Arts & Culture

Through Simon’s Eyes

A literary masterpiece that has stood the test of time and sits on millions of students’ desks is William Golding’s novel, Lord of the Flies. In this heart-wrenching, beautiful, and terrifying masterpiece, Golding constructs a story that is spectacularly horrifying.

On a remote island, young Ralph emerges from the ruins of an aircraft that carried dozens of young boys from the war in England. Ralph is joined by the stout, glasses-wearing, and asthmatic Piggy. As the story steadily progresses, they discover a conch shell and use it as a calling device to gather the scattered boys and to bring order and sanity to the shocked crew. However, their attempt at peaceful reorganization transforms into the commencement of a battle between the pretentious Jack Merridew and Ralph. Throughout the story, the two boys argue their conflicting causes. The novel ends with the island burning and an officer rescuing the distraught children.

However, one character graces the scene that is less recognized than Ralph, Piggy, and Jack. This little boy is named Simon. Simon is a gentle boy who struggles with epilepsy, collapsing several times throughout the story. In that aspect, he is weak, but his wisdom outweighs his physical deficiencies. His insights are the only pure and accurate ones made throughout their time spent on the island. He is the sole vessel of genuine goodness and hope.

Each of the boys views their current situation on the island uniquely, some more optimistic than the others. The most beneficial and inspirational viewpoint is that of Simon’s, but that is only observable to analyzing a few of the others, most notably, Jack and Ralph’s.

Jack recognizes the island as a place to conquer and ravage, while Ralph views it as a place to escape at all costs. Jack is impractical as he organizes a hunting squad whose main goal is to kill pigs for meat and to convert all the boys into savage island men. Jack wants to have fun and destroy whatever lies in his path. Ralph, on the other hand, focuses on maintaining a signal fire on the mountain, ensuring that the island remains clean and that they are judicious in their intake of food and water. Both of them are dedicated to their island goals to the point where they neglect themselves and others. Their conflicts climax in two deaths and a wildfire.

The ways in which they each viewed the situation would have succeeded if they had collaborated because together, making the best of the island and keeping rescue a priority is reasonable, optimistic, and constructive. Out of all the characters, Simon meets those criteria more than anyone.

Simon, unlike anyone, notices the beauty on the island. He takes refuge in the middle of the greenery near the candle bud flowers. He finds exceptional beauty in something as simple as candle bud flowers. He takes comfort in the beauty the island has to offer. He seeks to embrace it – to make the best out of his situation. Yet, in that, he is also aware of the island’s shortcomings and sides with Ralph in focusing on escape. However, his ability to stand awestruck in the presence of something so small and seemingly insignificant such as the candle buds reveals a quintessential quality of his personality – the optimism to see the beauty in the face of ugly circumstance.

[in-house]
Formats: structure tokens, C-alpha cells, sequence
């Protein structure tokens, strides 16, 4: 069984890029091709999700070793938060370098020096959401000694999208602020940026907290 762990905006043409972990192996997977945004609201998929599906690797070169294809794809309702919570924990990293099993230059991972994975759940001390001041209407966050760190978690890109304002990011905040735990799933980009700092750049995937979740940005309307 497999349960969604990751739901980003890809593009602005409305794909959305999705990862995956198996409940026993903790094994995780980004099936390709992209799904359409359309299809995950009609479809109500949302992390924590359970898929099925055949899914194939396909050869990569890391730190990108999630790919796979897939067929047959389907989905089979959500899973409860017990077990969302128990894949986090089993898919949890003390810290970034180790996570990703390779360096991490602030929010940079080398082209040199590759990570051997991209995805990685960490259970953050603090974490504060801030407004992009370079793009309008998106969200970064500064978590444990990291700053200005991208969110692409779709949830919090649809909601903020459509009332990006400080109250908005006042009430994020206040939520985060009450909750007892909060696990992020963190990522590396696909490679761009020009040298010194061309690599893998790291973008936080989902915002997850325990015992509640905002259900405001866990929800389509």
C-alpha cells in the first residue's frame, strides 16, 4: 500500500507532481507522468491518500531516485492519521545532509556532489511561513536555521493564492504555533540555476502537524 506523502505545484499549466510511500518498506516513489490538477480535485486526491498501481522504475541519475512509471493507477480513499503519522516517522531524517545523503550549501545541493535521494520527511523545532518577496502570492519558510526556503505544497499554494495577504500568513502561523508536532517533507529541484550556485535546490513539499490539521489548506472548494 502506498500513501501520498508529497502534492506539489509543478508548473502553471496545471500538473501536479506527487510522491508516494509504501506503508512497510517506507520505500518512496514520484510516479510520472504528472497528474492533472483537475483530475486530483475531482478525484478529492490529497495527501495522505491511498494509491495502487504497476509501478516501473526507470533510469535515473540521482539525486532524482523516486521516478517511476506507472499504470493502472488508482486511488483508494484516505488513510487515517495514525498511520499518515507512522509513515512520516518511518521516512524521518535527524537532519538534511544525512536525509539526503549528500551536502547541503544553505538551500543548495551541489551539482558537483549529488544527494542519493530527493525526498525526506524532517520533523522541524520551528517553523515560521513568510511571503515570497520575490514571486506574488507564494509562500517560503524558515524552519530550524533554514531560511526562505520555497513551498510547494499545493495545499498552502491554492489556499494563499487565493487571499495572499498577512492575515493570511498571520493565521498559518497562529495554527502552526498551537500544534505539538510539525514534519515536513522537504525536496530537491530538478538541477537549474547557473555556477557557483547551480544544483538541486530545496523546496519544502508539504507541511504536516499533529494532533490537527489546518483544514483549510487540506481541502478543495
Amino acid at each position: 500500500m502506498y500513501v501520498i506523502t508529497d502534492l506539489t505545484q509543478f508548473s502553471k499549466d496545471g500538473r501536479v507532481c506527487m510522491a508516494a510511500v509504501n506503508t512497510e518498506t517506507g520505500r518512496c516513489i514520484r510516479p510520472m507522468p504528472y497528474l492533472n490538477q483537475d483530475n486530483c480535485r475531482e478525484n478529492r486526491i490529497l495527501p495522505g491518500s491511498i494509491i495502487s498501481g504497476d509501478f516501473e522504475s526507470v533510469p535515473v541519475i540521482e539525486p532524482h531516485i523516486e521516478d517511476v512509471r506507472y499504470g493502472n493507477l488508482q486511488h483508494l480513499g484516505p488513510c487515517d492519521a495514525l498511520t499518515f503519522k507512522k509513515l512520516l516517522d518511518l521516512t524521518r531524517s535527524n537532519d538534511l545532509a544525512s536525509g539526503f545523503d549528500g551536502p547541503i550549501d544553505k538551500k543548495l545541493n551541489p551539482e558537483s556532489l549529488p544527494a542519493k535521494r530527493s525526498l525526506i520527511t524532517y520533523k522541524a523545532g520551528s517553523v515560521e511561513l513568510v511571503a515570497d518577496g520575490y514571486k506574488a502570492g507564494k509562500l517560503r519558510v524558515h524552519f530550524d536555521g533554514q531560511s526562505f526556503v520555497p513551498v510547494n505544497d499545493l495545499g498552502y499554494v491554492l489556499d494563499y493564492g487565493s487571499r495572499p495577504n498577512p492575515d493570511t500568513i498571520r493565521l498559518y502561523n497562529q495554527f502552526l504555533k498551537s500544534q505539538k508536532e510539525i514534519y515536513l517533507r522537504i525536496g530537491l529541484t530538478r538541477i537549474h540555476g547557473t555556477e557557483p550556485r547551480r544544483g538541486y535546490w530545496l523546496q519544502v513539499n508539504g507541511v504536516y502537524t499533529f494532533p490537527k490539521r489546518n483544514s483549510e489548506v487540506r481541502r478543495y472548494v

What emphasizes Simon’s character even further is Jack and Ralph’s reaction to the candle buds. Ralph is aware of the buds’ existence but fails to acknowledge them. To him, they were simply a part of the island he desired to escape. Jack, on the other hand, notices them and “slashed at one with his knife.” Jack employs actions that reflect his motives to destroy whatever is in his path, even if the object is beautiful.

How each of the three boys regards the candle buds teaches us how we should react to the islands of our lives. Like Jack, do we seek to lose ourselves to restlessness, slashing the light away, and embracing the darkness? Do we act like Ralph, solely focusing on escaping the unfortunate circumstance and ignoring the abounding hope or avoiding it altogether? Or, do we choose to see things through Simon’s eyes, seeking out the iota of beauty amidst the abounding discomfort of the situation?

Seeing surroundings through Simon’s eyes does not come along naturally for everybody. During crashes on difficult islands of life, faith must be the anchor we latch on to. With that faith, we stare into the forest and perceive the small glints of hope and beauty amidst the darkness. To catch the glittering candle buds and find refuge, as Simon did, in the hope loveliness has to offer. That even though the rest of the island is overwhelmed with havoc, the possibility of rescue stands, but through the work and the wait, rest, peace, and faith are attainable by being still in the quiet of the candle buds.

 

A candle bud flower

Featured image illustrated by Rachel Rodriguez

6 Comments

  1. Really well written!

  2. lovely, Alessandra!” I’ll be proud to say I knew you when and blessed to say I know you now!

  3. Aww Alessandra i love this so much! It brought back all my memories of that book and class when we were working on it! I love the connections you made!

  4. I mostly hear negative comments on this book for the “heart wrenching” characteristics you describe. Well done going beyond the initial thoughts and looking at both a lesser known character in Simon and part of the book in the candle buds. Just as they might get overlooked, so too can a proper opinion on the book.

  5. Very thought-provoking! It is quite interesting that you wrote this article now, because I have only just read this book for the first time. =)

  6. Wow, really interesting!